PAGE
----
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Wilmington, Delaware (May 3, 2017)…Where can you see a garden larger than New York City’s Central Park, the world’s most extensive collection of American decorative arts, and the finest example of a French formal garden anywhere in the United States?  Look no further than Wilmington, Delaware, and the Brandywine Valley.  Many of these treasures can be traced to the du Pont family, which fled France and barely escaped the guillotine.  By 1802 they had settled in Delaware, right along the banks of the beautiful Brandywine River, and began harnessing its power to make high-quality gunpowder.  And that laid the foundation for the mighty DuPont Company.

Wilmington is the gateway to the beautiful Brandywine Valley.  Located midway between New York City and Washington on Interstate-95, Wilmington is readily accessible by car, train or plane.  Guests can visit 11 area attractions now for as little as $4.09 per attraction thanks to the Brandywine Treasure Trail Passport, which is their ticket to enjoy rich history, inspiring cultural sites and glorious gardens from Memorial Day weekend through Labor Day.  The 11 participating attractions are some of the Brandywine Valley’s top attractions, many of which offer new additions and special exhibits this summer:

  • Brandywine River Museum of Art
    Housed in a dramatic, glass-sided, restored grist mill overlooking the Brandywine River, the museum showcases art by three generations of the Wyeth family and an outstanding collection of American art.  This year the museum celebrates the 100th anniversary of Andrew Wyeth’s birth by mounting a major retrospective exhibition.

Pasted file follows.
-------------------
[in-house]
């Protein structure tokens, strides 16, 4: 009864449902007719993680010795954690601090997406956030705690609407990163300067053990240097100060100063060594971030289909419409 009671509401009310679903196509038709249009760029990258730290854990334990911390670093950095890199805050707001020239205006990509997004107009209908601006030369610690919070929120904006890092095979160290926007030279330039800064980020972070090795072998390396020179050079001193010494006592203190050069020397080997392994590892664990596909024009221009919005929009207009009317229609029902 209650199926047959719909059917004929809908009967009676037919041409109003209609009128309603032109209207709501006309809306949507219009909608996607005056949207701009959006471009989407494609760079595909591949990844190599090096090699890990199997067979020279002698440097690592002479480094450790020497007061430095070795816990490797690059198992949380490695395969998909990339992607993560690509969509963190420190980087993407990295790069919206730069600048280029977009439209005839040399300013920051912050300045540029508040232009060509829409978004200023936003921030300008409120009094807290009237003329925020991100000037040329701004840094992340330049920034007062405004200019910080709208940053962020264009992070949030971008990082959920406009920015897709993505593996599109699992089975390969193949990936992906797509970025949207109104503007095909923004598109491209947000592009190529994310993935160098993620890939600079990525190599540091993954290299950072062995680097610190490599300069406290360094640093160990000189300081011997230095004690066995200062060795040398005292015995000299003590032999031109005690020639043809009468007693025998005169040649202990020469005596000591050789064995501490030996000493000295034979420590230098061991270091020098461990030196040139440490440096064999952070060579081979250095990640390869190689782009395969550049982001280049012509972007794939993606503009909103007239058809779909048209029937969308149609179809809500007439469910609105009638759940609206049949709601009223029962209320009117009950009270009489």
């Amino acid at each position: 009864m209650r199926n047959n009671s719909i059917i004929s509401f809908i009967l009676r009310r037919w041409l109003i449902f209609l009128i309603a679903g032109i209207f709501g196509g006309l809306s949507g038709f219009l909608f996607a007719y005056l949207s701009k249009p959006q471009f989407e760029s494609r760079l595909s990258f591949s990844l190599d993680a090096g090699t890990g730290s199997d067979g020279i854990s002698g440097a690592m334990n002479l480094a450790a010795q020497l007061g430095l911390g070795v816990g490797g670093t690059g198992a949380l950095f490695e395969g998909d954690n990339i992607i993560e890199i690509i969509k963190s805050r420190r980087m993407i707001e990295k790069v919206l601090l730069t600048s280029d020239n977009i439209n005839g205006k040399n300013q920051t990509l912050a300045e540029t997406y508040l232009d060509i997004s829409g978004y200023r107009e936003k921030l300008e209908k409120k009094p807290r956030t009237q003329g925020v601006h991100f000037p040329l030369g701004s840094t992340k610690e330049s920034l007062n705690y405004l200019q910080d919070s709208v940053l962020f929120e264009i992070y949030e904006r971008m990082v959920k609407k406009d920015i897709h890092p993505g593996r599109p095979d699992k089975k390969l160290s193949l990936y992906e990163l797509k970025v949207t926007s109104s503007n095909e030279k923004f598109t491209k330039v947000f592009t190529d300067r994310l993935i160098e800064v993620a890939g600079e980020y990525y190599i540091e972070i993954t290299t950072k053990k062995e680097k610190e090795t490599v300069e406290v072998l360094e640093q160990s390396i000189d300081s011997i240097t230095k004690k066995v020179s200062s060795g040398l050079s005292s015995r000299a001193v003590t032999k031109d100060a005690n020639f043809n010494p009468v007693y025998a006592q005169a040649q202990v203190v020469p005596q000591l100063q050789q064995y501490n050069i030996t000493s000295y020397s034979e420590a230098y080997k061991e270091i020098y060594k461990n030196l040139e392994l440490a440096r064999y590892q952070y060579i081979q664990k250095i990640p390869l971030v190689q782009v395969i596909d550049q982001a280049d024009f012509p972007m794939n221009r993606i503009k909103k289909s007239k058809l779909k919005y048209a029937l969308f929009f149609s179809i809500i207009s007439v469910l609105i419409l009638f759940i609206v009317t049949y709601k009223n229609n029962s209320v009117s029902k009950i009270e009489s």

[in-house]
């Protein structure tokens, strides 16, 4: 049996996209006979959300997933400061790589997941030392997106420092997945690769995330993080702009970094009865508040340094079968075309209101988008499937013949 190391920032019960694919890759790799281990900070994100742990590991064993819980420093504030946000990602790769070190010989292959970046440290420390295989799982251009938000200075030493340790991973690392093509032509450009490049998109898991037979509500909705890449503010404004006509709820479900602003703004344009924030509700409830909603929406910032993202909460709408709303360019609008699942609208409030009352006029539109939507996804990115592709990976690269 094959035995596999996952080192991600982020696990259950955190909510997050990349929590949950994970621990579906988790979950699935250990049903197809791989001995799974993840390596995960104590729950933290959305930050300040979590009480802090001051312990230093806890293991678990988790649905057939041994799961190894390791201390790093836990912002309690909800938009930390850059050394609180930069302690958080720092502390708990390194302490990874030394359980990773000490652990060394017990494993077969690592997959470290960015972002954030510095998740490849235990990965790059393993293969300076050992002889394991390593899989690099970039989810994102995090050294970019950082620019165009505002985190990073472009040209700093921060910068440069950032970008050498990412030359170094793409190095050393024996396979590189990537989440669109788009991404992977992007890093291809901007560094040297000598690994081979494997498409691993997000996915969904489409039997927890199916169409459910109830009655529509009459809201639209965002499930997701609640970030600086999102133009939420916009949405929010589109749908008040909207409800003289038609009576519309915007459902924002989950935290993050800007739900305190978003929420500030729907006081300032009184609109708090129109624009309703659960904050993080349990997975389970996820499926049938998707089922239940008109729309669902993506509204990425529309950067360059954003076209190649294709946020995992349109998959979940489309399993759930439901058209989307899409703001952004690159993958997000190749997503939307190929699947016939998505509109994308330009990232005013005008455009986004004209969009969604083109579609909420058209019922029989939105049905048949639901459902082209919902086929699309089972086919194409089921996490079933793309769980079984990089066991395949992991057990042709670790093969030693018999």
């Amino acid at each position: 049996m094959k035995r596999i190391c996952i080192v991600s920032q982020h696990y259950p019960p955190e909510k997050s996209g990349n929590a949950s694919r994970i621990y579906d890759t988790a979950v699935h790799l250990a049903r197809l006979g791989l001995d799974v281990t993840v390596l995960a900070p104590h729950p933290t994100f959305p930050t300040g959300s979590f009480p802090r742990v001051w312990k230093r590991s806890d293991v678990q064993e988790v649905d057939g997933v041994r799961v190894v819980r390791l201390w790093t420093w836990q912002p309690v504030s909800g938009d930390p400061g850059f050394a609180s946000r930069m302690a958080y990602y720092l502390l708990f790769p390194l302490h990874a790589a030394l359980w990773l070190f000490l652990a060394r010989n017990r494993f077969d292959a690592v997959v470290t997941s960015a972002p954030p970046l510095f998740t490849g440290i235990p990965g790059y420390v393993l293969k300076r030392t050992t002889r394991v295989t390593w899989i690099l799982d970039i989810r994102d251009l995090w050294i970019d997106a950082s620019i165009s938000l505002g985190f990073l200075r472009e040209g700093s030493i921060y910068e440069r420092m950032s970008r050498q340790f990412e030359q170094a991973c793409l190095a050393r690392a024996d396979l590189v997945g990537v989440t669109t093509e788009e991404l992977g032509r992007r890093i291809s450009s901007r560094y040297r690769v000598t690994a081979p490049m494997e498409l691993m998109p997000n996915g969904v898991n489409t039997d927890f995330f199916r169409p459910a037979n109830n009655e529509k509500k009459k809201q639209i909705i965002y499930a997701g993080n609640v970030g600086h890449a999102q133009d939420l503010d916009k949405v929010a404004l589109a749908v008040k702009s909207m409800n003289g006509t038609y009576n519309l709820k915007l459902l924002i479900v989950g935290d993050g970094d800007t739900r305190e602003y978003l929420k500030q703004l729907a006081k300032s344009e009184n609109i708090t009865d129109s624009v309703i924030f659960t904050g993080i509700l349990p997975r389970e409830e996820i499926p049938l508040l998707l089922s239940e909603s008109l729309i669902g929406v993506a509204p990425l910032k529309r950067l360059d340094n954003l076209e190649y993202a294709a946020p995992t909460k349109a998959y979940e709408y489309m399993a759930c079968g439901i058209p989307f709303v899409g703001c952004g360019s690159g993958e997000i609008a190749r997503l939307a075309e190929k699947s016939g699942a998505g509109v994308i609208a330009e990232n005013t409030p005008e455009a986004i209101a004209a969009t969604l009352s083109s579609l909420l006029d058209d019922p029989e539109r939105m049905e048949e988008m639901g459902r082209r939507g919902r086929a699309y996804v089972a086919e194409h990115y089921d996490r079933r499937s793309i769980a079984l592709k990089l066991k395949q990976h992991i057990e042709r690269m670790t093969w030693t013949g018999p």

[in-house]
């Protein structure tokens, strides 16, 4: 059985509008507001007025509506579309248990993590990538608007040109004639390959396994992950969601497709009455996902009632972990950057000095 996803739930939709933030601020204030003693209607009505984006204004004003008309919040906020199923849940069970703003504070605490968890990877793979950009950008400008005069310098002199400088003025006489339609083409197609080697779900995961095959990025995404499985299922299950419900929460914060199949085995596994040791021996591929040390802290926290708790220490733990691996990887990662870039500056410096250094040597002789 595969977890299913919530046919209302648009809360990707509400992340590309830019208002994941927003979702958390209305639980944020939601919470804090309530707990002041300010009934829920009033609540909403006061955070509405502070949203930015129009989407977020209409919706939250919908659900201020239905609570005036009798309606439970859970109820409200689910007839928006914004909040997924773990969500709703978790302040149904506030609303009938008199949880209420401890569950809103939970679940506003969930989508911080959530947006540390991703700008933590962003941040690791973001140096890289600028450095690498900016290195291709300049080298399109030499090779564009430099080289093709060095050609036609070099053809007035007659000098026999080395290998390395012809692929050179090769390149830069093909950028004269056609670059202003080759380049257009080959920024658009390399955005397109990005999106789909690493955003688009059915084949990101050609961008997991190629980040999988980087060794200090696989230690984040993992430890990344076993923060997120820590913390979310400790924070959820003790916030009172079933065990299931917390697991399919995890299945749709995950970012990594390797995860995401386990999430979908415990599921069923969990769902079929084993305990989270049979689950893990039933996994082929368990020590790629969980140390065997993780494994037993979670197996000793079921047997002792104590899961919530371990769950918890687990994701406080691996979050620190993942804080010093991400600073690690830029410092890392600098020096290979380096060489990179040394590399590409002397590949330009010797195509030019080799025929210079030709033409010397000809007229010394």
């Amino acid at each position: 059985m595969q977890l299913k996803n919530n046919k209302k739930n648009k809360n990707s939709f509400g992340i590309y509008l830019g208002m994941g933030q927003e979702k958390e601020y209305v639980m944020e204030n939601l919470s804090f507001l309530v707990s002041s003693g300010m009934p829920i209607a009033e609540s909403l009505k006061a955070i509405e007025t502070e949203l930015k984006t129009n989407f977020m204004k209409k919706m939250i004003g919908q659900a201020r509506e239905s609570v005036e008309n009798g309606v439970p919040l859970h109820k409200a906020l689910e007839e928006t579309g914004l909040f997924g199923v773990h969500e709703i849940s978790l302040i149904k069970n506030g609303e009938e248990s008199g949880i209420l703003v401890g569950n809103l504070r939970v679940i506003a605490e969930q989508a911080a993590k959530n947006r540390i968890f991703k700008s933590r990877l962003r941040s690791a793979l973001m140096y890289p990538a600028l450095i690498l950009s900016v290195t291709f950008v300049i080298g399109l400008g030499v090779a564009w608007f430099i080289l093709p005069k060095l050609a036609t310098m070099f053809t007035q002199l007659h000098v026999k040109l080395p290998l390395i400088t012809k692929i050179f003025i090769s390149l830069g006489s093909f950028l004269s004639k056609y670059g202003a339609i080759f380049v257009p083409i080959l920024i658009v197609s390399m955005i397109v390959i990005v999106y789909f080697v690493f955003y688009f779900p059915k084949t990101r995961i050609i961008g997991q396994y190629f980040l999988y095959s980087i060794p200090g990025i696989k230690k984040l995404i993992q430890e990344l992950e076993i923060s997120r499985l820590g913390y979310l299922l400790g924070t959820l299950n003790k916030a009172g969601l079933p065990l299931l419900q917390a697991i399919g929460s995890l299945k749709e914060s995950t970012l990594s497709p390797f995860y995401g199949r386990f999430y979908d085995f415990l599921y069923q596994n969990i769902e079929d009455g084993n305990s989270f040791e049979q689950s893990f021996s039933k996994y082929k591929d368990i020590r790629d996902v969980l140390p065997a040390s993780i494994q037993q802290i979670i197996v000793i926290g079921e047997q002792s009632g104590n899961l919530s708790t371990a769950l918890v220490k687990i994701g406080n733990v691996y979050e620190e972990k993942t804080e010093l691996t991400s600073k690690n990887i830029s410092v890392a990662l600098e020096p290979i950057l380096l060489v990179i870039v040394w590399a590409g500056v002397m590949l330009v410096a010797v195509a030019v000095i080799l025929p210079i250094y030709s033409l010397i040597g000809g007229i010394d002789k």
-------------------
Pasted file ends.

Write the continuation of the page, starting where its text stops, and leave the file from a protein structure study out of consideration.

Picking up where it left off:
• Delaware Art Museum
    Founded more than 100 years ago to preserve the works of Wilmington resident and esteemed illustrator Howard Pyle, the museum boasts an outstanding collection of American illustration and the most extensive collection of Pre-Raphaelite art outside the British Isles.  An upcoming exhibition titled The Original Mad Man: Illustrations by Mac Conner explores the advertising campaigns “Mac” created during a period when Madison Avenue advertising was at its peak.

  • Delaware Contemporary
    Located on Wilmington’s vibrant Riverfront, this non-collecting museum mounts 30 changing exhibitions annually, featuring artists of regional and national significance, and provides studio space for 26 local artists.

  • Delaware History Museum, including the Read House & Garden
    Permanent and rotating exhibitions document two centuries of Delaware and du Pont history.  The newest addition is the Jane and Littleton Mitchell Center for African American Heritage.  The Read House in Historic New Castle is a 22-room Federal house built by George Read II, son of a signer of the Declaration of Independence.  The house overlooks the Delaware River and is surrounded by one-and-one-half acres of formal gardens.

  • Delaware Museum of Natural History
    Discover the wonders of the natural world at this interactive museum, which allows guests to explore an African watering hole, journey across the Great Barrier Reef and meet life-sized dinosaurs and a giant squid.

  • Hagley Museum & Library